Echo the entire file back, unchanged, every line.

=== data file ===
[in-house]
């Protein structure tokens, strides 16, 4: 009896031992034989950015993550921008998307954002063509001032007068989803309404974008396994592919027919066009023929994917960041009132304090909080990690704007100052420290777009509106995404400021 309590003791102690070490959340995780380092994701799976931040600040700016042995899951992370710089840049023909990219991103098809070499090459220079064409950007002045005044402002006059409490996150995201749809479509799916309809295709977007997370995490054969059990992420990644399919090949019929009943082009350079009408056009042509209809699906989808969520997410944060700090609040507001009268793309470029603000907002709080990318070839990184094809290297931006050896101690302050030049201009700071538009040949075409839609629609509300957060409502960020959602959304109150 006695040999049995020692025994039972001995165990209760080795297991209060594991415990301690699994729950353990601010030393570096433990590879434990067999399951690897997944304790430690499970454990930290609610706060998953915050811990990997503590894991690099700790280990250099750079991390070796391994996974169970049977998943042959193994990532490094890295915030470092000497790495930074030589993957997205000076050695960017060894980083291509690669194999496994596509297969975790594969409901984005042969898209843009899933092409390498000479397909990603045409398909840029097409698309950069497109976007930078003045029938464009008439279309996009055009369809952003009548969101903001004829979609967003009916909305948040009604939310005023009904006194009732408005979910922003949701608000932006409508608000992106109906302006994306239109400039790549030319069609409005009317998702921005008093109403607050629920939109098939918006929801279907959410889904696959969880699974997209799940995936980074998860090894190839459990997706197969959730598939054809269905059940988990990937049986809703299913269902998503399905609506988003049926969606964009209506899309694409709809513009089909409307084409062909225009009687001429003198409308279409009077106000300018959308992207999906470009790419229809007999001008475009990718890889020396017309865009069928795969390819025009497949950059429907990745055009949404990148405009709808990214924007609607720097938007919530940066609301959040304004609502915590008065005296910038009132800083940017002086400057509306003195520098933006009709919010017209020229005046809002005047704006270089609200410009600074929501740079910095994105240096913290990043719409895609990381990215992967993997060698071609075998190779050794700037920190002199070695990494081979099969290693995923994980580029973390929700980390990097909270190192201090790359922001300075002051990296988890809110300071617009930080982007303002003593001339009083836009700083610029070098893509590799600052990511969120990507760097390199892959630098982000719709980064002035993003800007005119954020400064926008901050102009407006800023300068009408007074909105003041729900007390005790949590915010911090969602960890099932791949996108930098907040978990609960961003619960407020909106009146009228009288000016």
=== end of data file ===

[in-house]
């Protein structure tokens, strides 16, 4: 009896031992034989950015993550921008998307954002063509001032007068989803309404974008396994592919027919066009023929994917960041009132304090909080990690704007100052420290777009509106995404400021 309590003791102690070490959340995780380092994701799976931040600040700016042995899951992370710089840049023909990219991103098809070499090459220079064409950007002045005044402002006059409490996150995201749809479509799916309809295709977007997370995490054969059990992420990644399919090949019929009943082009350079009408056009042509209809699906989808969520997410944060700090609040507001009268793309470029603000907002709080990318070839990184094809290297931006050896101690302050030049201009700071538009040949075409839609629609509300957060409502960020959602959304109150 006695040999049995020692025994039972001995165990209760080795297991209060594991415990301690699994729950353990601010030393570096433990590879434990067999399951690897997944304790430690499970454990930290609610706060998953915050811990990997503590894991690099700790280990250099750079991390070796391994996974169970049977998943042959193994990532490094890295915030470092000497790495930074030589993957997205000076050695960017060894980083291509690669194999496994596509297969975790594969409901984005042969898209843009899933092409390498000479397909990603045409398909840029097409698309950069497109976007930078003045029938464009008439279309996009055009369809952003009548969101903001004829979609967003009916909305948040009604939310005023009904006194009732408005979910922003949701608000932006409508608000992106109906302006994306239109400039790549030319069609409005009317998702921005008093109403607050629920939109098939918006929801279907959410889904696959969880699974997209799940995936980074998860090894190839459990997706197969959730598939054809269905059940988990990937049986809703299913269902998503399905609506988003049926969606964009209506899309694409709809513009089909409307084409062909225009009687001429003198409308279409009077106000300018959308992207999906470009790419229809007999001008475009990718890889020396017309865009069928795969390819025009497949950059429907990745055009949404990148405009709808990214924007609607720097938007919530940066609301959040304004609502915590008065005296910038009132800083940017002086400057509306003195520098933006009709919010017209020229005046809002005047704006270089609200410009600074929501740079910095994105240096913290990043719409895609990381990215992967993997060698071609075998190779050794700037920190002199070695990494081979099969290693995923994980580029973390929700980390990097909270190192201090790359922001300075002051990296988890809110300071617009930080982007303002003593001339009083836009700083610029070098893509590799600052990511969120990507760097390199892959630098982000719709980064002035993003800007005119954020400064926008901050102009407006800023300068009408007074909105003041729900007390005790949590915010911090969602960890099932791949996108930098907040978990609960961003619960407020909106009146009228009288000016």